Three quarters of hotel guests who regularly use WiFi facilities when travelling have said they would prefer capped free WiFi access over various charged-for options promising greater connection speeds and reliability in a new survey from The Mystery Dining Company.
The survey, which confirmed that the availability of WiFi was an important factor for at least 8 in 10 consumers when choosing where to stay, asked respondents whether they would prefer a less reliable, slower connection offered for free with a capped limit or whether they would benefit from more reliable WiFi charged either by time or download usage. 76 per cent favoured the former, with 99% per cent of respondents saying that if they had paid £100 or more for their room then they would automatically expect free WiFi access.
78% of consumers also said they would be willing to visit a dedicated “Free WiFi Zone” within a hotel if it meant access to a more reliable and faster service, which may offer smaller hotels a means to help meet customer expectation in the short-term.
Just under half (48%) of respondents said that downloading and sending emails was the main reason for needing WiFi when staying away from home, while 39% said browsing websites and using social networking sites accounted for the majority of their usage. Only 8% generally used it for financial transactions and 1% said they used it to stream TV programmes or films on a regular basis.
When travelling for business the majority of guests said they would spend between 30 minutes and 2 hours online during each 24 hours of their stay, while one in five indicated they would spend more than this online. Comparatively the majority of leisure guests said they were likely to spend under 60 minutes using internet access. (1)
WiFi access was considered a very important factor when it came to choosing a hotel for 72% of business travellers, while a further 20% rated it important. While not as critical for leisure travellers, 25% rated it very important and 48% said it was still an important consideration.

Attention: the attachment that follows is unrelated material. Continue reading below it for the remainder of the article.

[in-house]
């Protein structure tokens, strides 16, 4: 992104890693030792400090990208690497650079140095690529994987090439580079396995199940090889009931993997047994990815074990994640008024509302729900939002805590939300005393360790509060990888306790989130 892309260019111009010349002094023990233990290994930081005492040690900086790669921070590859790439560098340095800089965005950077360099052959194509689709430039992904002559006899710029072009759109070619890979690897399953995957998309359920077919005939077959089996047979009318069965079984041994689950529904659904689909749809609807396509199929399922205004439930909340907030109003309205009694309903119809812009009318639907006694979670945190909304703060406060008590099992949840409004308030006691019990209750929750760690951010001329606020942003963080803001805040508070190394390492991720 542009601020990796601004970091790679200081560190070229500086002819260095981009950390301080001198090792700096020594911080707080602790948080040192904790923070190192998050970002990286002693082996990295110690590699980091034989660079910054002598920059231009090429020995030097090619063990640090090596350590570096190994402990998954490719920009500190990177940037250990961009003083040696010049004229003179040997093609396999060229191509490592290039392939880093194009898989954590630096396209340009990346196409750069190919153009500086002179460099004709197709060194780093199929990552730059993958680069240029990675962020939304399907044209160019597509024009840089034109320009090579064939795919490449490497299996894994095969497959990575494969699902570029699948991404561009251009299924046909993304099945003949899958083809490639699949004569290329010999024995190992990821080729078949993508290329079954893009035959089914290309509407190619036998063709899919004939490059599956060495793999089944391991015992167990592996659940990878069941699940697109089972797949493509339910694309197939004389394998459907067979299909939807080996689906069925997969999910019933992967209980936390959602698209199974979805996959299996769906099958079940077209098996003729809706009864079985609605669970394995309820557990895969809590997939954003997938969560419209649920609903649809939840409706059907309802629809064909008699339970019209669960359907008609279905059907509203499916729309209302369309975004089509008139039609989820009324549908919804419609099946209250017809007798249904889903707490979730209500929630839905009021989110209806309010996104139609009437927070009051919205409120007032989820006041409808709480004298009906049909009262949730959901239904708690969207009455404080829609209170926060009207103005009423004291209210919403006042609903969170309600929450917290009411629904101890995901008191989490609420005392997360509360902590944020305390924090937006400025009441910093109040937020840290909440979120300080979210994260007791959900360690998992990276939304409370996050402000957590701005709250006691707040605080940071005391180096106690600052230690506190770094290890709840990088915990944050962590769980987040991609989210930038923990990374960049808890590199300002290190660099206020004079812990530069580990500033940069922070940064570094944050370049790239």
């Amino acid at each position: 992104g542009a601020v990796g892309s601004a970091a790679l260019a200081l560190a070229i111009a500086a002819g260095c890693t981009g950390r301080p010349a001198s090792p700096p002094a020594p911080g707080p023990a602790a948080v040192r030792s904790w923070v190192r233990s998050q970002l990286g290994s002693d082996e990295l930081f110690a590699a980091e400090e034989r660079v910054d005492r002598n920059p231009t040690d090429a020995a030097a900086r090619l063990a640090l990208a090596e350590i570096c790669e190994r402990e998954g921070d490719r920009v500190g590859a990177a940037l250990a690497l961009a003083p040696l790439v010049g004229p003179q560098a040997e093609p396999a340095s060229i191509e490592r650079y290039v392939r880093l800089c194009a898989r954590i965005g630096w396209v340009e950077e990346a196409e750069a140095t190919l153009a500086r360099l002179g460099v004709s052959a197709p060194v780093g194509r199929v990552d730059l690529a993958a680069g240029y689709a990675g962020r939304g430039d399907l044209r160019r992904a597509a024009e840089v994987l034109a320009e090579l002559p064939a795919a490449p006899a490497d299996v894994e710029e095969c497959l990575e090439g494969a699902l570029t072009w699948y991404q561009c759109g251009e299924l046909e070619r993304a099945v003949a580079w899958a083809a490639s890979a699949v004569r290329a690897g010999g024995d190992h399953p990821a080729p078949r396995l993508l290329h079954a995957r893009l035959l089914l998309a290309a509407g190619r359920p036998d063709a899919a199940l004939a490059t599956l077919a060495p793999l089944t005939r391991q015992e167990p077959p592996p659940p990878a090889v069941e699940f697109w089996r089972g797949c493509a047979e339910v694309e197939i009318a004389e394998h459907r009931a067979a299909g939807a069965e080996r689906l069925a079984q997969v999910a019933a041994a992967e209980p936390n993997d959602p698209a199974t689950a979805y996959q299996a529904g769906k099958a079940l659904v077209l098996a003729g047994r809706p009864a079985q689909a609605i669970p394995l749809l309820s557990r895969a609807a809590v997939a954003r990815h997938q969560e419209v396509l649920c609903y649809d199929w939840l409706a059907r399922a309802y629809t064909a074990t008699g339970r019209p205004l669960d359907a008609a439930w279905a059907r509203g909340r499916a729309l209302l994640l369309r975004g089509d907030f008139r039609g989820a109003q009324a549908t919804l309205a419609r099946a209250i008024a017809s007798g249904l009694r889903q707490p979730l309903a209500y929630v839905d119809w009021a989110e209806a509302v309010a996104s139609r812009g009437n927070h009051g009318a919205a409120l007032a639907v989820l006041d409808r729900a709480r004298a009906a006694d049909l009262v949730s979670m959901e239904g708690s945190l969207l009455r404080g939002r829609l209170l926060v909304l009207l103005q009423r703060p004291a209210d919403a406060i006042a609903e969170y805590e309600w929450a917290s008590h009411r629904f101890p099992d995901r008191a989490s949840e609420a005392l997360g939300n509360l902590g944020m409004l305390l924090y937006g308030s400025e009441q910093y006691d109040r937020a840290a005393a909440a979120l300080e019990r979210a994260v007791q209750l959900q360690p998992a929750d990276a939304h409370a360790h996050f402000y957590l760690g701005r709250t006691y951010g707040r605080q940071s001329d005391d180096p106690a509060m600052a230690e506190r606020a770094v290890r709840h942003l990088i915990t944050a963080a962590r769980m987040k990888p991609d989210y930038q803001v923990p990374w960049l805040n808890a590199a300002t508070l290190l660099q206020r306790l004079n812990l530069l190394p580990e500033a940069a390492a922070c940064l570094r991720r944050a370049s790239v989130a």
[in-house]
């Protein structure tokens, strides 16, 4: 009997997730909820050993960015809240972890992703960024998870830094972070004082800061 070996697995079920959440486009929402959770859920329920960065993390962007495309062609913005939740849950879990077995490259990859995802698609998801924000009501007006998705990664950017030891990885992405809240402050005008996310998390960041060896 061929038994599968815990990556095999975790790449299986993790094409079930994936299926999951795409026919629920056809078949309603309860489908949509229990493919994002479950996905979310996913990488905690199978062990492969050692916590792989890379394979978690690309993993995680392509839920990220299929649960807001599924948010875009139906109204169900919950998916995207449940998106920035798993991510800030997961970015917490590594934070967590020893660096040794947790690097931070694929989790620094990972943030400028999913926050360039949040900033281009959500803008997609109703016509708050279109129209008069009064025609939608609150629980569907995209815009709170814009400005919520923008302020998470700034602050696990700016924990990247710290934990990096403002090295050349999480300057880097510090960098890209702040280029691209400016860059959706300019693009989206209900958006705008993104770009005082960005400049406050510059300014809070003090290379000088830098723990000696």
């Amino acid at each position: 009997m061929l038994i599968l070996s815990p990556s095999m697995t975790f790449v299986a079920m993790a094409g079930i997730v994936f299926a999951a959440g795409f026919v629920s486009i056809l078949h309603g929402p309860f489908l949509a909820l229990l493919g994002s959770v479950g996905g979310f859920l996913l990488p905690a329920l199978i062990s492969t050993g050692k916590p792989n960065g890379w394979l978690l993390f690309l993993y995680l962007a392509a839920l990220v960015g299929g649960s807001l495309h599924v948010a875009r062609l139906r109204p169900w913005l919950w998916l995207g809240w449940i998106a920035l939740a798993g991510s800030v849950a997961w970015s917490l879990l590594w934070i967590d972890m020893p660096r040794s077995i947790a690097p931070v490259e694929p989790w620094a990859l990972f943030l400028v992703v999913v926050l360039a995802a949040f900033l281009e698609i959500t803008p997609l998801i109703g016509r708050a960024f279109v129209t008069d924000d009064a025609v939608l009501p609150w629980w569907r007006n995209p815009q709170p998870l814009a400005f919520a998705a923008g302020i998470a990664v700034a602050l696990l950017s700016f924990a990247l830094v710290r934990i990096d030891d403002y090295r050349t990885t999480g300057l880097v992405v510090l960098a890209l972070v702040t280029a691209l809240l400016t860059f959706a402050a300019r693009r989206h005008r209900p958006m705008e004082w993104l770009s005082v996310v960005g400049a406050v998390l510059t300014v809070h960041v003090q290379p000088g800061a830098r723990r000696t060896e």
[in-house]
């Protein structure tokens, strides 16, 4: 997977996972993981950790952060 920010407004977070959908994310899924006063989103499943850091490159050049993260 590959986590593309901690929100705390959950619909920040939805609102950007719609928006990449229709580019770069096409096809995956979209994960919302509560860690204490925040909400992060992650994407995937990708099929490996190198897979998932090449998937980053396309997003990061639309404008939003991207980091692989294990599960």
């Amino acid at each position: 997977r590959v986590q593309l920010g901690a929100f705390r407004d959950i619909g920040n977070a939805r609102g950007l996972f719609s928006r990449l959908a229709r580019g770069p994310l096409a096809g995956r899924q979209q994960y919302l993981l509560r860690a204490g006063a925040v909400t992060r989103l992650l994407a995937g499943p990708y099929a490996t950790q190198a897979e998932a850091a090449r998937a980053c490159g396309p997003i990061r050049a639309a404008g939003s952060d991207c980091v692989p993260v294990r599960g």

Steven Pike, director, The Mystery Dining Company said: “There were two key issues shared by respondents; the first being steep charges associated with pay-to-access WiFi as well as the lack of detail instructional literature or guidance supplied by the reception desk or in rooms about how to get onto the local WiFi network.
“The fact most people have broadband at home these days, coupled with decreasing costs and widespread availability of free WiFi access in restaurants, cafes and retail operations, guests are now reluctant to pay for it and can feel as though they are being held to ransom by a venue when it is not offered for free or a nominal charge. The exception to this is if you can demonstrate that guests will have a superior service, such as a minimum connection speed. “If you are a hotel charging for WiFi usage then I would suggest that you do regularly review your charges and the service that you are charging for to ensure they are suited to the expectations of today’s customers rather than those of five years ago when internet access it was less widely found nor expected out of the home and office environments. This will help to ensure that you are not unintentionally giving the wrong impression about your business.
“The other big issue seems to be hotels not equipping the guest with adequate information about WiFi provision. Many found that there were either insufficient instructions available in their room to gain instant access or there was a need to return to reception in order to purchase an access card or acquire a password. While this may not be a huge undertaking on the part of the guest it is something which interrupts the flow of the hotel experience and will add in the ‘hassle-factor’. Regularly reviewing your in-room literature is important, so if you use in-room comment cards why not include this as a prompt to find out whether there is anything missing from the customer’s perspective.
“The ease of obtaining WiFi access and its impact on the overall hotel experience will vary from guest to guest and individual’s circumstance- for example a business traveller may be working to a deadline which can mean they are under pressure and perceive lack of reliable internet access as hugely detrimental to productivity and this is likely to have a negative impact on the hotel experience, whereas a leisure traveller may find it vaguely irritating at the time but it generally won’t change the overall impression of their stay.
“The fact the majority of people said they would be willing to visit a WiFi Zone within a hotel should come as good news for those who have not yet invested in in-room provision. However, this needs to be done with some thought about creating the right space and the right offer to deliver an appropriate experience for the customer; for example locating the zone next to a busy kitchen or staff thoroughfare may not ideal for those guests who are reliant on WiFi access to complete work, which could then become a negative experience for them.
“And, as with all technology-based systems, consumer expectations are changing very quickly so I would suggest that unless you’re already offering customers complimentary, reliable and fast internet access with a significant data bandwidth then you should continually be reassessing your offer against customer expectation, much as you would do with a menu.”